Charity Launch Celebration

 Aug 17, 2016 10:00 AM

Speakers: Justine, Jonathan, Bisi and Kapil

Speakers: Justine, Jonathan, Bisi and Kapil

On Thursday, 4 August, Bisi Alimi Foundation finally celebrated its official UK charitable status!! We are so excited about this and all the work we could do with this new status.

With this huge step, the Foundation will gain greater recognition around the world, thus increasing our probability of success. Moreover, becoming a charity means that you, our supporters and allies, can keep track of how your financial support is used.

Indeed, we should all celebrate!!

Our official launch was a great success, thanks to our friends at Baker & McKenzie! We turned their office in London into a celebration venue. It was amazing! We had friends of the Foundation, and allies from other organisations who support our work and believe in our vision.  And let’s not forget the champagne… O’la la!

Speakers: Justine, Jonathan, Bisi and Kapil

One of our board members Kapil Gupta, opened the evening. What was so special about this is that Kapil is the Projects Information Officer at Human Dignity Trust, and he introduced our new charity and the work we do. Oh, did we mention Jonathan Cooper was also a speaker that night? He secured the Foundation’s first project funding! Yeah, he did! Justine Thompson, the Senior Inclusion & Diversity Manager at Baker & McKenzie was also there to party with Bisi Alimi, our Executive Director.

Before the drinks though, our speakers detailed the work of the Foundation and stressed its importance. Over finger snacks, they discussed both previous and future projects, and emphasized  the need for funding and general support.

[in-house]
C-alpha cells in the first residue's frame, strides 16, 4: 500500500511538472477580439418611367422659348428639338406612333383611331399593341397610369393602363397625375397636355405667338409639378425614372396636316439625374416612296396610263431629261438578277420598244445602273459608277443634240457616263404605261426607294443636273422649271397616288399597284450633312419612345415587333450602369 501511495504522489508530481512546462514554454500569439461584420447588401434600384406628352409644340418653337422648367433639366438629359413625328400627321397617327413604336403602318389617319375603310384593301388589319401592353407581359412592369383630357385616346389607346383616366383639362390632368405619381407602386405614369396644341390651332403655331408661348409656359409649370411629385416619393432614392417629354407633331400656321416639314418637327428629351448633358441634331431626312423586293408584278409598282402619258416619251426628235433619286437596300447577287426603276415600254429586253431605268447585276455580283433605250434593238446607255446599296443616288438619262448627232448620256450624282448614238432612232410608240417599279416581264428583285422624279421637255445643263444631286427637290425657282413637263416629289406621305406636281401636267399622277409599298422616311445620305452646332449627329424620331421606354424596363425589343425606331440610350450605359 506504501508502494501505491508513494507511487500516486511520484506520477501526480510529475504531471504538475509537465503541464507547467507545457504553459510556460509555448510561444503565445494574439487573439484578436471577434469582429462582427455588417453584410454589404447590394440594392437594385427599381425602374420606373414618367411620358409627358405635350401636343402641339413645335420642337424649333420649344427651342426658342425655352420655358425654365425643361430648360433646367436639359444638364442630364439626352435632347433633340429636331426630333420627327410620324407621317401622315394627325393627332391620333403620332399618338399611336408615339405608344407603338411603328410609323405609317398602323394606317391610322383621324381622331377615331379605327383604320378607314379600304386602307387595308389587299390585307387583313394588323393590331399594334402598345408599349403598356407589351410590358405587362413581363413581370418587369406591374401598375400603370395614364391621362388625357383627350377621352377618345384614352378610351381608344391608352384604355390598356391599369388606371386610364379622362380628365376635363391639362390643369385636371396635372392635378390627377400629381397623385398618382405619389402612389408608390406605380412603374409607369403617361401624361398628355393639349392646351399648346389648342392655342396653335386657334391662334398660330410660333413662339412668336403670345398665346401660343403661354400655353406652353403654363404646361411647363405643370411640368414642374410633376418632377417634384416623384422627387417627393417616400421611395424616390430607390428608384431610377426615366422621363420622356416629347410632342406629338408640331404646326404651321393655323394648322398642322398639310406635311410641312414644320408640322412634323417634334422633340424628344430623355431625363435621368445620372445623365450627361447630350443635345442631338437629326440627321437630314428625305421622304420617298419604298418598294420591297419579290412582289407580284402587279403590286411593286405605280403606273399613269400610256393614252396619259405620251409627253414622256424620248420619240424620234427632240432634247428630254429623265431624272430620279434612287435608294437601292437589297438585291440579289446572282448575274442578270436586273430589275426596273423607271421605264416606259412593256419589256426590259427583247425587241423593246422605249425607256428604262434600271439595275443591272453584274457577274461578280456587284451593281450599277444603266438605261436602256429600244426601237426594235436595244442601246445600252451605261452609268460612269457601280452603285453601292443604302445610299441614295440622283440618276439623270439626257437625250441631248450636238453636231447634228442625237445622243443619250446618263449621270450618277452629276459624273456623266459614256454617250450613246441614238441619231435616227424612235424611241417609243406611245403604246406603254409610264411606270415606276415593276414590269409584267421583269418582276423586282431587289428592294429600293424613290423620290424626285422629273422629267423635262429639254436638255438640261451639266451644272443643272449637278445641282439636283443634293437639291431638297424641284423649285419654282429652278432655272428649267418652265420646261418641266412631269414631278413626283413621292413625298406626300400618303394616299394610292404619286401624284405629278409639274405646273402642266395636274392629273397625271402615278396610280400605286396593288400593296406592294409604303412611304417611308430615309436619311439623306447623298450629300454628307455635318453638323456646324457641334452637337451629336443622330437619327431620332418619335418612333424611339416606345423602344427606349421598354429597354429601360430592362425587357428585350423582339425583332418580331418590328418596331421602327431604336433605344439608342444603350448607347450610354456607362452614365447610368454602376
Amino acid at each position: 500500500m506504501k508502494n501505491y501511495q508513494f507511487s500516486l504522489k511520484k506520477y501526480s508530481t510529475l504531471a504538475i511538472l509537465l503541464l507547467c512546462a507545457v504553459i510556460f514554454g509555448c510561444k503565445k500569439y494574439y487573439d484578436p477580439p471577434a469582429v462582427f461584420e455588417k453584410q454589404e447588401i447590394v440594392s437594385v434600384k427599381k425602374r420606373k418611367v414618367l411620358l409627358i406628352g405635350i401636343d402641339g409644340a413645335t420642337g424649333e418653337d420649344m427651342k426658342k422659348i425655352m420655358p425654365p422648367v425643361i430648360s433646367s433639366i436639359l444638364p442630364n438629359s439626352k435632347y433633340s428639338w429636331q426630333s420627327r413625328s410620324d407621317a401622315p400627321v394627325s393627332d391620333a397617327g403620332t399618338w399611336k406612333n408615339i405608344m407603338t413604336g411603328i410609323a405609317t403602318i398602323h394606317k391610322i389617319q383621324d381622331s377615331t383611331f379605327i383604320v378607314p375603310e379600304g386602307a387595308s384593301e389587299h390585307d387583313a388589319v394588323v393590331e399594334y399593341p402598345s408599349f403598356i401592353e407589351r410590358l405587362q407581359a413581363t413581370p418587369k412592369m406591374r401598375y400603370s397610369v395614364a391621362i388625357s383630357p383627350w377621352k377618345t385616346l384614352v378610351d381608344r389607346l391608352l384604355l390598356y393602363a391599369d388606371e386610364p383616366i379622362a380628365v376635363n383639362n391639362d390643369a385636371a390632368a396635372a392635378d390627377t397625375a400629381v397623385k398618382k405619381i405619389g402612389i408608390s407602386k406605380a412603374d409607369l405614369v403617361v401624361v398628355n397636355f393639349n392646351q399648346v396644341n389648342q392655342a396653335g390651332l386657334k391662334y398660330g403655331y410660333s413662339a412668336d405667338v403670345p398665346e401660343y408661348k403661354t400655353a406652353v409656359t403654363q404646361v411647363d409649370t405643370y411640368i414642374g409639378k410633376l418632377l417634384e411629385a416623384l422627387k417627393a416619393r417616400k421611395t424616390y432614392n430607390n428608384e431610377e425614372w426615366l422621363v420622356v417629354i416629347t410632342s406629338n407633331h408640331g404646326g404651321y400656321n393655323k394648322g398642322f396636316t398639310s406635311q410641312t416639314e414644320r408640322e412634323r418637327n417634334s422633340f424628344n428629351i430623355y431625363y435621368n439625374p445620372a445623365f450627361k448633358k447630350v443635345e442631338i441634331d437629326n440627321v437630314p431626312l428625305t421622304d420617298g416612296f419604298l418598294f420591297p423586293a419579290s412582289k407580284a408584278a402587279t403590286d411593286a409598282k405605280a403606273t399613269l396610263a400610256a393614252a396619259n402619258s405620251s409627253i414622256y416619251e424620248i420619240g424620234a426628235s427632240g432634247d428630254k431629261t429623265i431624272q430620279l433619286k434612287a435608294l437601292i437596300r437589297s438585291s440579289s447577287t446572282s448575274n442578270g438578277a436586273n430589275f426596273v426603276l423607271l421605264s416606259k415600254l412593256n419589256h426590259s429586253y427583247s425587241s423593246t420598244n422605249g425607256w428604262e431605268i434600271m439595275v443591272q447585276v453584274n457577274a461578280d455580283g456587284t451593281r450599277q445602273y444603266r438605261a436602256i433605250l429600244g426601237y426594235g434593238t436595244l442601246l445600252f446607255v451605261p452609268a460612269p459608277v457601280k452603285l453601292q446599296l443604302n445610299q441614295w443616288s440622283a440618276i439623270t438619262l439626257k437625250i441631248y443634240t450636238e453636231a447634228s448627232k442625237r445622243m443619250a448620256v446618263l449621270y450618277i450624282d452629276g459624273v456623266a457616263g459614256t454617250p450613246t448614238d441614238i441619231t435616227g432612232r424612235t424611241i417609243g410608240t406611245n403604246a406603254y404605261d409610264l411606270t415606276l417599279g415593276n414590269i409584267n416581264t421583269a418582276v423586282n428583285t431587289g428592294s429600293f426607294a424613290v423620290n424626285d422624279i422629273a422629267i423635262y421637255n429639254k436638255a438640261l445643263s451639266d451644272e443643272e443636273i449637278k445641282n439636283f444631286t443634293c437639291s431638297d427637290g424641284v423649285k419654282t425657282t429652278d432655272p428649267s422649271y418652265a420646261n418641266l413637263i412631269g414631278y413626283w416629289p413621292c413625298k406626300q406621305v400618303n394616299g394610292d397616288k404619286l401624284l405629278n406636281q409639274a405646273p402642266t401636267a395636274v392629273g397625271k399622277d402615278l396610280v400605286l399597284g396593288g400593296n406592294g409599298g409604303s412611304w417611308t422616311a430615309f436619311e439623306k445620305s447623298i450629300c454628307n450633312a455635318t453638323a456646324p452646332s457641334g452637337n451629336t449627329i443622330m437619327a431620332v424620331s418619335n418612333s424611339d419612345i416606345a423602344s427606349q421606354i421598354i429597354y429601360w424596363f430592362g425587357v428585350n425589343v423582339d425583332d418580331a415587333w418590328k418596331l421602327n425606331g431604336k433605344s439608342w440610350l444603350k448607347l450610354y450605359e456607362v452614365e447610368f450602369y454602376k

UK charity status

We’re so excited about what’s to come, and we invite you to watch out for some of our new projects, including an event discussing the role of allies in eliminating homophobia in Nigeria, a report on the impacts of homophobia, a second Social Perception study of LGBT people and a training session for journalists in Nigeria.

Thank you for your continued support. We will continue to keep you updated as we strive to make Nigeria a better and safer place for LGBT people.

Staff of Bisi Alimi Foundation: Zuzana, Bisi and Nathalie

Staff of Bisi Alimi Foundation: Zuzana, Bisi and Nathalie


Exposing LGBT persecution in Nigeria

 Oct 23, 2015 10:00 AM

On the 22nd October 2015, The Bisi Alimi Foundation in partnership with Human Dignity Trust and All Party Parliamentary Group on Global LGBT Rights organised an event at the House of Commons to shine the light on the plight of LGBT people in Nigeria.

On the 22nd October 2015, The Bisi Alimi Foundation in partnership with Human Dignity Trust and All Party Parliamentary Group on Global LGBT Rights organised an event at the House of Commons to shine the light on the plight of LGBT people in Nigeria.

The event that was held inside the Thatcher room drew crowd from politics, media, civil societies and other interested members of the British public. The speakers for the evening included Nick Herbert, the chair of the APPG on Global LGBT, Olumide Makanjuola, Executive Director of Initiative for Equal Rights (TIERs), Nigeria and Bisi Alimi, the founder and Executive director of Bisi Alimi Foundation. Bibi Bakare chaired the session.

The speakers raised the need for global partnership with Nigeria on the need to reduce the persecution of LGBT people in the country. There was also call on the British MPs with Nigerian parentage to do more in supporting the government and politicians in Nigeria through engagement, mentorship and networking activities.

In attendance were Baroness Baker and Baroness Featherstone, Nick Herbert MP, Keir Starmer MP and Chi Onwurah MP

This is a first in the series of events, Bisi Alimi Foundation will be putting together globally and locally in Nigeria to raise awareness of the increasing persecutions of LGBT people in the country.

In a 2015 survey carried by the foundation in partnership with TIER and NOI, founds that support for the Anti Same Sex Marriage Act of 2013 has dropped from 96% in 2010 to 87% in 2015. 30% of Nigerians age 16-26 years says they will accept someone they know is LGBT.

However, 90% of Nigerians still believe homosexuality is a choice and over 70% believes that LGBT people should not be allowed to have access to health.

LGBT rights at House of Commons